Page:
Phsyical stores are rapidly digitizing

Phsyical stores are rapidly digitizing
Foto's: EuroCis

In the store of the future, everything is connected and the cash register is doomed to disappear, but robots will not take over for now. That was the summary of the EuroCis retail technology convention in Düsseldorf.


Get rid of the cash register

Stores without cash registers are retail’s holy grail. Ever since Amazon Go’s launch, everyone is feverishly looking for a seamless store experience eliminating the painful moment of payment, but no one is currently getting any close to the solution. There are plenty of traditional self-scanning solutions or quick-scan devices, but seamless is something else.


A tradition solution to speed up the payment process is what Itab does: thanks to automated 360° scans with weight checks, a cashier only needs to execute a limited number of things and it even suffices to have one person handle two cash registers. Several companies have developed “scan & pay” smartphone apps that puts shoppers to work. FutureProof Retail’s solution, which will be implemented at Spar Colruyt Group soon, could be the most complete one so far.


No scan, but recognition

In order to facilitate, speed up and make the self-scanning process at cash registers able to withstand fraud, some manufacturers have added facial recognition to the scanning methods. This also enables fresh food and weight-focused items, which usually do not have bar codes. The system has improved considerably: Datalogic’s automated Ezigo cash register uses five cameras and can recognize up to five items at the same time.


NCR’s newest self-scanning cash registers use artificial intelligence to recognize (fresh) products based on colour, shape, size and weight. The self-learning system becomes more accurate the more it is used. Supersmart also uses “deep learning” algorithms to recognize products, which allows an entire shopping basket to be checked out in a single go.


Digital labels are indispensable

Electronic shelf labels (ESL) are becoming commonplace, in every industry and there is no escaping them: retailers need to invest in digital price tags, considering price transparency is almost ever-present. The newest generation of shelf labels does more than merely adjust prices. They contain additional information, not only for store employees (stock, logistical data) but also for consumers (product info, links to video, …)


The connected store

Cameras that detect gender, age and even emotions, EAS gates that collect data, sensors that generate heatmaps or track waiting lines, apps that measure conversion, tools that collect feedback, … in-store analysis tools are closely matching those available to web shop owners. Axis connects every store system (including intelligent audio) to enable conversion analysis, Xplace digitizes touch points to enable relevant content and targeted discounts, Wanzi has coinless, RFID shopping carts that map the customer’s movement and time spent in a store…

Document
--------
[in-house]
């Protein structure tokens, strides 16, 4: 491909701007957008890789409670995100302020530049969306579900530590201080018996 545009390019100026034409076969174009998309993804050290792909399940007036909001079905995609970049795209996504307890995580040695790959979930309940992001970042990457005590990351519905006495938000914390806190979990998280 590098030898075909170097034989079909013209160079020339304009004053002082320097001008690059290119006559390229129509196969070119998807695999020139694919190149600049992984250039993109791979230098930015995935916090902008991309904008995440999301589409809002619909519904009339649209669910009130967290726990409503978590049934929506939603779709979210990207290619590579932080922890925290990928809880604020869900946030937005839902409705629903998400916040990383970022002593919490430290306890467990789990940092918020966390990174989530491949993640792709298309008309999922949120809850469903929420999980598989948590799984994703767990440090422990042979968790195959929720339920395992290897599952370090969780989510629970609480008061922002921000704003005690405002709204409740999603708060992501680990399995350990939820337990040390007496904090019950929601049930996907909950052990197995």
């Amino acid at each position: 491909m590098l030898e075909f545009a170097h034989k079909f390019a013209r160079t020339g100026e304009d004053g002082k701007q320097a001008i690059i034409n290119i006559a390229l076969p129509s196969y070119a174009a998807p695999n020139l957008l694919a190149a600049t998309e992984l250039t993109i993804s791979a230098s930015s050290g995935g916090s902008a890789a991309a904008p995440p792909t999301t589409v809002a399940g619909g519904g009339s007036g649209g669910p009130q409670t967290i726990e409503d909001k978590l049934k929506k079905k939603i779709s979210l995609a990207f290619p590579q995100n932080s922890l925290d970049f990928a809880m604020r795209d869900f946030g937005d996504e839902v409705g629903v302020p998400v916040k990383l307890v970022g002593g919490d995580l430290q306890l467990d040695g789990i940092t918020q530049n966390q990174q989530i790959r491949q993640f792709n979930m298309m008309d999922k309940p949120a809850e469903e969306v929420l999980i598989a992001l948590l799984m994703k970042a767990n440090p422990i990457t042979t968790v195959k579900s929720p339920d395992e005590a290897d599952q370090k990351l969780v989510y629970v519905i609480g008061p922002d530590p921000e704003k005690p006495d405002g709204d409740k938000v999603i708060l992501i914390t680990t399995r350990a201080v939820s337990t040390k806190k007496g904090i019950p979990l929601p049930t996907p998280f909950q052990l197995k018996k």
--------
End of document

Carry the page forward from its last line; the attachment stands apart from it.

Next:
Can technology surprise shoppers? How about custom digitaladvice? Sensape’s interactive promotional terminals create discounts targeted on age, sex and a consumer’s mood. Curvetips’ touch screens give personalized style advice based on the customer’s preferences. A lot of companies are working on AR or VR applications and are integrating speech assistants, either third party (Alexa from Amazon) or their own versions (such as Culios’ Olivia, a Toshiba partner).


Robots everywhere?

There were quite a few robots roaming the halls in Düsseldorf. The autonomous Stockbot went through the store, checked the amount of products on shelves thanks to RFID and camera technology, creating heatmaps along the way. MetraLabs’ Tory robot creates inventories based on RFID technology, can also detect stock problems and operates as an assistant to help customers in the store.


Online AG’s service robot, Paul, gives information about products and product ranges: he is already being trialed at Saturn. SoftBank Robotics’ famous humanoid robot Pepper was present in different shapes and sizes: he should be able to react to human emotions, but is mainly used as an attraction to greet customers and to show them the way (as he collects data). Good store employees need not fear for their job just yet. Cashiers however…